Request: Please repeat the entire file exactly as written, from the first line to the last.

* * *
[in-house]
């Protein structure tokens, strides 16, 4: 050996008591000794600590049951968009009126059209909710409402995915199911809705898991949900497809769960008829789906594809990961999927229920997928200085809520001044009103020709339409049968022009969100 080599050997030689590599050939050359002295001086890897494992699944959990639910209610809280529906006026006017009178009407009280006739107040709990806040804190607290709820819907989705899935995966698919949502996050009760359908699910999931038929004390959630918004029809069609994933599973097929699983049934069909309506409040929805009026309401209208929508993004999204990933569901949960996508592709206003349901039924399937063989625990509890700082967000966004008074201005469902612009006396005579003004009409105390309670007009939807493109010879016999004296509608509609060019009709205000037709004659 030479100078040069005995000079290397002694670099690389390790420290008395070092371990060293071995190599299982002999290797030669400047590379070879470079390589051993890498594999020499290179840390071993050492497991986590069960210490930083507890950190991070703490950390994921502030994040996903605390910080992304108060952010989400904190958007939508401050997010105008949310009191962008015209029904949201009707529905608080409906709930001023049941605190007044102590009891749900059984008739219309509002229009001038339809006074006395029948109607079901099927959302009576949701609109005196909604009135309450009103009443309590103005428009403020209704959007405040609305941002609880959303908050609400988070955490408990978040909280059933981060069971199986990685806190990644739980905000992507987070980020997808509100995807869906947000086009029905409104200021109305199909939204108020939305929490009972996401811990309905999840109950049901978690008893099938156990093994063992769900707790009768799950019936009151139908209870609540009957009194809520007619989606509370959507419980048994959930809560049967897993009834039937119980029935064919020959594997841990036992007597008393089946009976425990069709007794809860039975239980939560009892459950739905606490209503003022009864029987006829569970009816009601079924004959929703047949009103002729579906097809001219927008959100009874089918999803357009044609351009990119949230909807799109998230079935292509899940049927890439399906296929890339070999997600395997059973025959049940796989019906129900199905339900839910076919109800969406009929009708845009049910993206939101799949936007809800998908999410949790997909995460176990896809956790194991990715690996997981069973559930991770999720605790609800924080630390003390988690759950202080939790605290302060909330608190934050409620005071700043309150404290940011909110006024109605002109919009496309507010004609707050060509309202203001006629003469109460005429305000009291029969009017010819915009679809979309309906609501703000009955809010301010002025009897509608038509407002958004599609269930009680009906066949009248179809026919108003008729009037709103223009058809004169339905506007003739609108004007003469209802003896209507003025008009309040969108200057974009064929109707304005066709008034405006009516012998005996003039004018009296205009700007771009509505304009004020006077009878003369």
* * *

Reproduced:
[in-house]
């Protein structure tokens, strides 16, 4: 050996008591000794600590049951968009009126059209909710409402995915199911809705898991949900497809769960008829789906594809990961999927229920997928200085809520001044009103020709339409049968022009969100 080599050997030689590599050939050359002295001086890897494992699944959990639910209610809280529906006026006017009178009407009280006739107040709990806040804190607290709820819907989705899935995966698919949502996050009760359908699910999931038929004390959630918004029809069609994933599973097929699983049934069909309506409040929805009026309401209208929508993004999204990933569901949960996508592709206003349901039924399937063989625990509890700082967000966004008074201005469902612009006396005579003004009409105390309670007009939807493109010879016999004296509608509609060019009709205000037709004659 030479100078040069005995000079290397002694670099690389390790420290008395070092371990060293071995190599299982002999290797030669400047590379070879470079390589051993890498594999020499290179840390071993050492497991986590069960210490930083507890950190991070703490950390994921502030994040996903605390910080992304108060952010989400904190958007939508401050997010105008949310009191962008015209029904949201009707529905608080409906709930001023049941605190007044102590009891749900059984008739219309509002229009001038339809006074006395029948109607079901099927959302009576949701609109005196909604009135309450009103009443309590103005428009403020209704959007405040609305941002609880959303908050609400988070955490408990978040909280059933981060069971199986990685806190990644739980905000992507987070980020997808509100995807869906947000086009029905409104200021109305199909939204108020939305929490009972996401811990309905999840109950049901978690008893099938156990093994063992769900707790009768799950019936009151139908209870609540009957009194809520007619989606509370959507419980048994959930809560049967897993009834039937119980029935064919020959594997841990036992007597008393089946009976425990069709007794809860039975239980939560009892459950739905606490209503003022009864029987006829569970009816009601079924004959929703047949009103002729579906097809001219927008959100009874089918999803357009044609351009990119949230909807799109998230079935292509899940049927890439399906296929890339070999997600395997059973025959049940796989019906129900199905339900839910076919109800969406009929009708845009049910993206939101799949936007809800998908999410949790997909995460176990896809956790194991990715690996997981069973559930991770999720605790609800924080630390003390988690759950202080939790605290302060909330608190934050409620005071700043309150404290940011909110006024109605002109919009496309507010004609707050060509309202203001006629003469109460005429305000009291029969009017010819915009679809979309309906609501703000009955809010301010002025009897509608038509407002958004599609269930009680009906066949009248179809026919108003008729009037709103223009058809004169339905506007003739609108004007003469209802003896209507003025008009309040969108200057974009064929109707304005066709008034405006009516012998005996003039004018009296205009700007771009509505304009004020006077009878003369």